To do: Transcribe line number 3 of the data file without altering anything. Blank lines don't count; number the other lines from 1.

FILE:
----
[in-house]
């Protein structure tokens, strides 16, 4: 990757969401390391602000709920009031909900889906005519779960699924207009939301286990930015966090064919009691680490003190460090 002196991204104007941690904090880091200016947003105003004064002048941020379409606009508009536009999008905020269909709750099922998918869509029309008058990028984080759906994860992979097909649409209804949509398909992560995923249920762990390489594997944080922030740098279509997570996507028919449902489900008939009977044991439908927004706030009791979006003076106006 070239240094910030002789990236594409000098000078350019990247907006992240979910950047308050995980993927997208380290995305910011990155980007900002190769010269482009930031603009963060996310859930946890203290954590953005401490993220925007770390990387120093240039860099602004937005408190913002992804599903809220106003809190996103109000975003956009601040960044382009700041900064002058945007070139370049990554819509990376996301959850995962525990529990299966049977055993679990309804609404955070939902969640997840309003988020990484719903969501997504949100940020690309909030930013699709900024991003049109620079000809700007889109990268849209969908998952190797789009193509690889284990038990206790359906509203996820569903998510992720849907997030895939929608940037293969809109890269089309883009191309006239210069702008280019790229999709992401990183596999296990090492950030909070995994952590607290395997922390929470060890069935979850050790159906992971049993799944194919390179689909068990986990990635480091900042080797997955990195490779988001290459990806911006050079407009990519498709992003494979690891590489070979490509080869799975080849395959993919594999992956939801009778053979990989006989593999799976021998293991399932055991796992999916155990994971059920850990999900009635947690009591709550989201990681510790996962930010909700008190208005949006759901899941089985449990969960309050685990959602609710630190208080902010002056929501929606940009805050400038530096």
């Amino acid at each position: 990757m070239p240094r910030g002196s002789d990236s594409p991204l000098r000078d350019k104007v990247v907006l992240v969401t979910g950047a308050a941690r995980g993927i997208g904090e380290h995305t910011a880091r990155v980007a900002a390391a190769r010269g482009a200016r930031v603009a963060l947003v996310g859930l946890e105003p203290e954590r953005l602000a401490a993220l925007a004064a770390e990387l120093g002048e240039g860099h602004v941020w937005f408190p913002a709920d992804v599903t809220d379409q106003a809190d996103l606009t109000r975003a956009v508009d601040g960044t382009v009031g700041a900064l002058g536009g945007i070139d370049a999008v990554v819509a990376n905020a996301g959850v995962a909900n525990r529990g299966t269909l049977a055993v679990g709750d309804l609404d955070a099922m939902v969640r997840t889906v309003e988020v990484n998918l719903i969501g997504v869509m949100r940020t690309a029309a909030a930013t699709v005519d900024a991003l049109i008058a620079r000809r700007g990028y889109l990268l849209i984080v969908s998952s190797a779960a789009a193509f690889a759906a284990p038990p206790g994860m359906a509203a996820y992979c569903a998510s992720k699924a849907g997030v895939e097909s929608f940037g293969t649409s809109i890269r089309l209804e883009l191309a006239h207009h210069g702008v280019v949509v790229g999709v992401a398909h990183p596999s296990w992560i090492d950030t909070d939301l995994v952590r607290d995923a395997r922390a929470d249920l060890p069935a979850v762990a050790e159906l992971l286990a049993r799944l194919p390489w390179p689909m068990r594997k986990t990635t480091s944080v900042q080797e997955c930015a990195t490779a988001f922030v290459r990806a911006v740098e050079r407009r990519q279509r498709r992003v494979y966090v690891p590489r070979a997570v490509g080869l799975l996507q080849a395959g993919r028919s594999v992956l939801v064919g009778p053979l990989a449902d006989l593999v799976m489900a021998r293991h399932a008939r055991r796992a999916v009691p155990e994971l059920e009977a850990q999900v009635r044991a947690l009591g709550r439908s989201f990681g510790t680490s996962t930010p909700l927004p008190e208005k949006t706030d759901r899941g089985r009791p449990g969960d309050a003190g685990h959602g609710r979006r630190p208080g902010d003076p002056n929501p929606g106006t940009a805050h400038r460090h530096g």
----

């Amino acid at each position: 990757m070239p240094r910030g002196s002789d990236s594409p991204l000098r000078d350019k104007v990247v907006l992240v969401t979910g950047a308050a941690r995980g993927i997208g904090e380290h995305t910011a880091r990155v980007a900002a390391a190769r010269g482009a200016r930031v603009a963060l947003v996310g859930l946890e105003p203290e954590r953005l602000a401490a993220l925007a004064a770390e990387l120093g002048e240039g860099h602004v941020w937005f408190p913002a709920d992804v599903t809220d379409q106003a809190d996103l606009t109000r975003a956009v508009d601040g960044t382009v009031g700041a900064l002058g536009g945007i070139d370049a999008v990554v819509a990376n905020a996301g959850v995962a909900n525990r529990g299966t269909l049977a055993v679990g709750d309804l609404d955070a099922m939902v969640r997840t889906v309003e988020v990484n998918l719903i969501g997504v869509m949100r940020t690309a029309a909030a930013t699709v005519d900024a991003l049109i008058a620079r000809r700007g990028y889109l990268l849209i984080v969908s998952s190797a779960a789009a193509f690889a759906a284990p038990p206790g994860m359906a509203a996820y992979c569903a998510s992720k699924a849907g997030v895939e097909s929608f940037g293969t649409s809109i890269r089309l209804e883009l191309a006239h207009h210069g702008v280019v949509v790229g999709v992401a398909h990183p596999s296990w992560i090492d950030t909070d939301l995994v952590r607290d995923a395997r922390a929470d249920l060890p069935a979850v762990a050790e159906l992971l286990a049993r799944l194919p390489w390179p689909m068990r594997k986990t990635t480091s944080v900042q080797e997955c930015a990195t490779a988001f922030v290459r990806a911006v740098e050079r407009r990519q279509r498709r992003v494979y966090v690891p590489r070979a997570v490509g080869l799975l996507q080849a395959g993919r028919s594999v992956l939801v064919g009778p053979l990989a449902d006989l593999v799976m489900a021998r293991h399932a008939r055991r796992a999916v009691p155990e994971l059920e009977a850990q999900v009635r044991a947690l009591g709550r439908s989201f990681g510790t680490s996962t930010p909700l927004p008190e208005k949006t706030d759901r899941g089985r009791p449990g969960d309050a003190g685990h959602g609710r979006r630190p208080g902010d003076p002056n929501p929606g106006t940009a805050h400038r460090h530096g």